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Monday, 18 May 2015 13:55

Dating, data, investment scams cost us $80 million-plus Featured

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Image courtesy of Stuart Miles, freedigitalphotos.net/images Image courtesy of Stuart Miles, freedigitalphotos.net/images

More than $80 million was lost to scams in Australia last year, with scammers stealing not only money but data. Computer prediction software scams targeting investors were also prevalent.

The widespread scamming saw 91,637 Australians losing money and data to the tune of $81,832,793 during 2014, with the stolen data used by scammers to commit identity theft or to sell the information to other scammers.

The extent and cost of scamming is highlighted in a new Targeting Scams Report from the Australian Competition and Consumer Commission (ACCC) to coincide with Fraud Week.

Unsurprisingly, online dating scams remained the number one scam for financial losses with almost $28 million reported lost - despite making up only 3% of all scam reports.

The ACCC report reveals that the next highest reported losses were investment fraud and computer prediction software scams, both of which are often dressed up as legitimate investment opportunities. These two scams accounted for 26% of reported losses and over $21 million dollars lost.

“This Fraud Week, the ACCC is urging consumers to ‘Get smarter with their data’ as stolen personal information underpins almost every scam reported. Scammers are stealing not only your money but also your data, which they then use to commit identity theft or to sell to other scammers,” ACCC Deputy Chair Delia Rickard said.

“Your personal data is a valued commodity – and one that you cannot put too high a price on when it comes to protecting it. Unfortunately, scammers also recognise the value of your personal information and will go to great lengths to steal it.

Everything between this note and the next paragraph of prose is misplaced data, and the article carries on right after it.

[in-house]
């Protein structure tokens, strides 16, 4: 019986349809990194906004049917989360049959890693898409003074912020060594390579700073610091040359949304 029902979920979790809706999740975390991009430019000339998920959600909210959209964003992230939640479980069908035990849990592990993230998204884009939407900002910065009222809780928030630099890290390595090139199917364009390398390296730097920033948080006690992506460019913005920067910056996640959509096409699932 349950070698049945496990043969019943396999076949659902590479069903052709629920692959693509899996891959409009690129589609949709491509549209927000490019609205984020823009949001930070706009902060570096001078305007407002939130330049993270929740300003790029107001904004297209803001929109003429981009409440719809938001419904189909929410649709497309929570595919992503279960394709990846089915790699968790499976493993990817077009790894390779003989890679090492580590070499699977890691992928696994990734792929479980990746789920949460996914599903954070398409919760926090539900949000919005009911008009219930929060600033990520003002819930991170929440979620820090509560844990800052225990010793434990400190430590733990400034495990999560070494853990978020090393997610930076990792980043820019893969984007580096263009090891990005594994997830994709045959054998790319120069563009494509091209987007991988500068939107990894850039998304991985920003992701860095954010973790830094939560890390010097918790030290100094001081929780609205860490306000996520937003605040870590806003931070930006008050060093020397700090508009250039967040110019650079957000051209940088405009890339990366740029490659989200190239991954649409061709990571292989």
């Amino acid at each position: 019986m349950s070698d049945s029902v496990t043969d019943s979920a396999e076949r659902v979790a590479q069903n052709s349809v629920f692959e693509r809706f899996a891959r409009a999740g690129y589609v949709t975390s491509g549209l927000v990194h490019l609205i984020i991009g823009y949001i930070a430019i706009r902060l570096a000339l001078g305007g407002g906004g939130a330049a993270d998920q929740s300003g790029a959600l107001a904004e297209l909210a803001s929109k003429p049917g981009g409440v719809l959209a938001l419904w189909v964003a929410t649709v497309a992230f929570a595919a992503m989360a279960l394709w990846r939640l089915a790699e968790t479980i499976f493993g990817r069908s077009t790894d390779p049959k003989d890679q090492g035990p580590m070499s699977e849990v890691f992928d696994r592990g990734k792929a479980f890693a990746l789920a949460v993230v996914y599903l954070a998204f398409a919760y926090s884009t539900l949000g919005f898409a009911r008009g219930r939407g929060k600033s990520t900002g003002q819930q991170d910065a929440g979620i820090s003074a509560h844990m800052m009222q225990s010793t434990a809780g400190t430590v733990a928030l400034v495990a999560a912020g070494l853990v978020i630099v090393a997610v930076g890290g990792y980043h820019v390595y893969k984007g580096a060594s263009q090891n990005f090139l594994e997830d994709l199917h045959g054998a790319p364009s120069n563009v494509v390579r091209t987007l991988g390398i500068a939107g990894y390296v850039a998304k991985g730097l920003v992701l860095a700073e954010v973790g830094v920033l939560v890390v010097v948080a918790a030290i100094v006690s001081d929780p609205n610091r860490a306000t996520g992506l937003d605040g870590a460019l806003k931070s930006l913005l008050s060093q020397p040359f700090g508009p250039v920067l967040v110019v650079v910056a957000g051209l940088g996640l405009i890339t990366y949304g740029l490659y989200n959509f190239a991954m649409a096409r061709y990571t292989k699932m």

Rickards warns that, increasingly, scammers are using personal information gleaned from social media profiles to target victims for a fraudulent relationship or investment.

“Scammers are constantly ‘phishing’ for your personal details such as your name, address and birthdate and this will only increase to as your personal data becomes more valuable to them,” Rickard cautions.

With scamming becoming even more widespread, particularly stealing of personal data and identity information, the ACCC has issued these SCAMwatch tips:

1.    Keep your personal details secure: Lock your mailbox, and shred your bills and other important documents before throwing out. Be careful sharing information about yourself online, including social media, blogs and other online forums

2.    Think twice about what you say and do in an online environment: Stop and think before filling in surveys, entering competitions, clicking on links or attachments, or even ‘befriending’, ‘liking’ or ‘sharing’ something

3.    Keep your mobile devices and computers secure: Always use password protection, don’t share access with others (including remotely), update security software and back up content. Protect your Wi-Fi network with a password and avoid using public computers or Wi-Fi hotspots to access online banking or provide personal information

4.    Choose your passwords carefully: A strong password should include a mix of upper and lower case letters, numbers and symbols. Don’t use the same password for every account/profile, and don’t share your passwords with anyone

5.    Beware of any request for your details or money:  Use the phone book or an online search to check the organisation’s contact details. NEVER use the contact details provided in the original request

6.    Get a copy of your credit report: You can get a free copy of your report every year to check that no-one is using your name to borrow money or run up debts. Find out how to get your free credit report on ASIC's MoneySmart website.

A short animated video - ‘Get smarter with your data’ – is available at the ACCC’s SCAMwatch site – click here to view the video.    

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Peter Dinham

Peter Dinham is a co-founder of iTWire and a 35-year veteran journalist and corporate communications consultant. He has worked as a journalist in all forms of media – newspapers/magazines, radio, television, press agency and now, online – including with the Canberra Times, The Examiner (Tasmania), the ABC and AAP-Reuters. As a freelance journalist he also had articles published in Australian and overseas magazines. He worked in the corporate communications/public relations sector, in-house with an airline, and as a senior executive in Australia of the world’s largest communications consultancy, Burson-Marsteller. He also ran his own communications consultancy and was a co-founder in Australia of the global photographic agency, the Image Bank (now Getty Images).

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